One of the core conceits of Nosworthy's Bloody Crucible of Courage is the centrality of psychology in infantry and cavalry tactics. The purpose of the bayonet charge, the sabre charge, the flank attack, the prepared assault - the purpose of all these military acts is to tell a story. To build an irresistible idea of your force in the mind of your enemy, and the idea of their own overwhelming power in the mind of your troops. The bayonet and the sabre are urgent tools of narration, and the narrative is one of bloody gutting death and slashing fury. It's no secret that actual bayonet and sabre wounds were exceedingly rare on the Civil War battlefield. Even so, even given the fact that the officers themselves knew of the rarity of actual contact in the bayonet charge or the sabre charge, they still continued to rely on it, throughout the war. The power of these weapons didn't lie in the actual infliction of death - as far as that goes, the rifle-butt was a more deadly weapon than the sword-bayonet. The power of the bayonet laid in the confidence it gave the user, and the fear it inflicted on the awaiting enemy. Their power laid in the story that could be told with them.
And this goes as well for the Man on the Horse, sitting tall in the saddle, his sword drawn and pointed for the attack. He was a narrational tool, a weapon of morale. As much or more than the regimental flags, the right to hold same in a state of total defenselessness being an honor for which men competed , and quite often, died, the role of the Man on the Horse embodied the confidence of the troops. Consider the tale of General Patrick Cleburne, charging the Union fortifications before Franklin with his men, dying with his horse on the battlements themselves - or consider Hancock on his horse behind the troops on the Cemetery Ridge awaiting Pickett's charge. The Man on the Horse was a story of power and resolution.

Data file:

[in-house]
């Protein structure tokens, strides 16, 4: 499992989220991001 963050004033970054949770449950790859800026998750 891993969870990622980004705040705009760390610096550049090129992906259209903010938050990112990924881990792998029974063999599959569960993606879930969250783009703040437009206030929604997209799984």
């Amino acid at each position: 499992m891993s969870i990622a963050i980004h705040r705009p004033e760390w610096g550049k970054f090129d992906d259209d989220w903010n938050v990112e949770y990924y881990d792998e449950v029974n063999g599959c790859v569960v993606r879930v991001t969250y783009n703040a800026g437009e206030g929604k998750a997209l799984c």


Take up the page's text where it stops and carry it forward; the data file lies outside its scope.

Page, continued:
An interesting question along this line of thought is what should we make of Lee's repeated attempts to use this narrative to rally defeated troops, after Pickett's charge at Gettysburg, and in the Wilderness the next spring in Hill's rout. What does it mean that the soldiers of the Army of Northern Virginia refused to let their commander perform this act of suicidal narration, and took heart from the refrain of "Lee to the rear"? Was it a late-war artifact of the many, many Confederate commanders wounded or killed in the role of the Man on a Horse - A.S. Johnston at Shiloh, Jackson at Chancellorsville, Joe Johnston's wounding at Fair Oaks?
In any case, many men died while playing the role of the Man on the Horse. One could see why the staff officers of the Army of the Potomac thought it safer to conjure a phantasmorphic Man on the Horse who couldn't be shot, couldn't be brought down, an imagined pageant of confidence and victory which couldn't be disrupted by canister or rifle-fire.